Media Freedom by richard barbrook
Public Service Broadcasting
The emergence of the public service state in western Europe laid the basis for the creation of a pluralist version of the Jacobin model of media freedom. During the Second World War, most owners of the mass circulation newspapers and the commercial radio stations had enthusiastically collaborated with the Nazis. Fearing the expropriation of their wealth by the Left, these media capitalists had preferred to protect their own individual property rights rather than to fight for the political rights of all citizens against totalitarianism. With private ownership discredited, the consensus governments of the post-war period had to find a more democratic method of organising the media. In the 1930s, Blum and his fellow Socialists had advocated that the public service state should directly control the media in the interests of all citizens. In his view, the ideological conflict in the mass media between competing political parties had to be institutionalised through the nationalisation of all newspapers and radio stations by the public service state. Instead of private ownership, Blum proposed that the editorial staff of the different media should be appointed by the various political parties represented in the elected parliament. In this scheme, competing political viewpoints would be expressed in the media in proportion to their popular support, rather than through the wealth of their financial sponsors. Although the public service state couldn't create two-way communications, every citizen could influence the one-way flow of communications in the media by choosing between the competing political parties in regular elections.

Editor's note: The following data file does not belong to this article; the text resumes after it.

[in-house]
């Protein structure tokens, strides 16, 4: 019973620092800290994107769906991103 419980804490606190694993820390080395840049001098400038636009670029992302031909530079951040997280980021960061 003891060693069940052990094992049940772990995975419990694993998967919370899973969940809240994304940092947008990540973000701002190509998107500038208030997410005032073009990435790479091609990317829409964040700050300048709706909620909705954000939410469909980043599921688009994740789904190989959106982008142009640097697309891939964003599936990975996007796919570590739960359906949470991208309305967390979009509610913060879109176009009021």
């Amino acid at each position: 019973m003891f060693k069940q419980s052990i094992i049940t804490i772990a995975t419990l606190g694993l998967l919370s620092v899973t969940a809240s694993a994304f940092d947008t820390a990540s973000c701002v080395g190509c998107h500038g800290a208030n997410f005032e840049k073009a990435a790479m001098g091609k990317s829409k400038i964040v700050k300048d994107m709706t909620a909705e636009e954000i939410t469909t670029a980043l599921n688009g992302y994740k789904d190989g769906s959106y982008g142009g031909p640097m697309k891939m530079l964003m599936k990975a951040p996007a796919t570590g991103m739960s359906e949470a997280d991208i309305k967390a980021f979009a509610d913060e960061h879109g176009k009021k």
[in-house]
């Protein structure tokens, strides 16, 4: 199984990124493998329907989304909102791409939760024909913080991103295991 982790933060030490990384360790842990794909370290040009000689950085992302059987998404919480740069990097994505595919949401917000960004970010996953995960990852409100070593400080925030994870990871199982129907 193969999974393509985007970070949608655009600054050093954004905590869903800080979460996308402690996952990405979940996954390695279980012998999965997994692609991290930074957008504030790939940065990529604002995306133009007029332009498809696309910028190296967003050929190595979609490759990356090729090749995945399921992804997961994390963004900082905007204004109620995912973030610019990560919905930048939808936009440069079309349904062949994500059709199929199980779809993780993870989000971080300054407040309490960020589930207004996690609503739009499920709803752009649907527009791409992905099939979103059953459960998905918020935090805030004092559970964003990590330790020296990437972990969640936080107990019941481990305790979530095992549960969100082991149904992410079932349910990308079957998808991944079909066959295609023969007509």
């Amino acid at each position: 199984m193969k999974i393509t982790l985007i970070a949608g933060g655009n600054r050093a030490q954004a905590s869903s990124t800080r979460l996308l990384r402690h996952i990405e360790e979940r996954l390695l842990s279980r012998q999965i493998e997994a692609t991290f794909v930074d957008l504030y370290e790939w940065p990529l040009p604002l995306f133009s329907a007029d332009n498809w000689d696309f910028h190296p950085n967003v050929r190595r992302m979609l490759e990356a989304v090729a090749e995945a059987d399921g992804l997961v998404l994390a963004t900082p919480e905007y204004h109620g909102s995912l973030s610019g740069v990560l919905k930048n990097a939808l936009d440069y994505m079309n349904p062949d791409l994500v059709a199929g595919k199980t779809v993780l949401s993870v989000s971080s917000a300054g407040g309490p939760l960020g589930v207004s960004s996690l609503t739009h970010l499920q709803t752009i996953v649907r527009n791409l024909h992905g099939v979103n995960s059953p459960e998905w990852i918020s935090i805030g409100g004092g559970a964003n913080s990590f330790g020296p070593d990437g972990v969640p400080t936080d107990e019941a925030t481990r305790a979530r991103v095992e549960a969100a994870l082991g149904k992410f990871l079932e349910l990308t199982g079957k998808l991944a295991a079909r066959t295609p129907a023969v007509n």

Because of the rights won by the journalist-printers in the bourgeois revolutions, this new version of media freedom was never applied to the mass circulation newspapers. In contrast, the electronic media within most western European countries were nationalised in the immediate post-war period. During the 1920s and 1930s, state broadcasting corporations had been set up to compete with the commercial radio stations. Because of the technical limitations of broadcasting, it was impossible to sell their radio programmes directly to the listeners. But, by imposing an annual charge on the owners of receivers, every listener could be forced to contribute towards the costs of the nationalised radio broadcasting systems. In the same way as advertising provided an income for the commercial radio stations, so revenue from the licence fee created a secure economic basis for the state ownership of the electronic media. Thus, when the commercial radio stations owned by collaborators with fascism were expropriated, these state-owned broadcasting corporations had the financial resources to monopolise the airwaves within most western European countries.
Following Blum's advice, the post-war governments decided that their nationalised broadcasting corporations should be made accountable to their audiences through the direct involvement of the elected parliamentary representatives of the citizens. In many western European countries, the sharing of party control over the state broadcasting corporation culminated in the pillarisation of the electronic media. From top managers to doorkeepers, all jobs within the nationalised radio and television stations were divided among the competing political parties in accordance with their electoral support. Based on the consensus between the different parties, all major political viewpoints were represented within the workforce of the state-owned radio and television stations. By having their own supporters within the workforce of the electronic media, both government and opposition parties could use their own members to express their views on the news and other programmes of the nationalised broadcasting corporation. With the adoption of pillarisation, Blum's version of media freedom was turned into a stable institutional structure for the administration of the state-owned radio and television stations. According to its advocates, all citizens could now indirectly express their views within the nationalised electronic media by voting for their political representatives.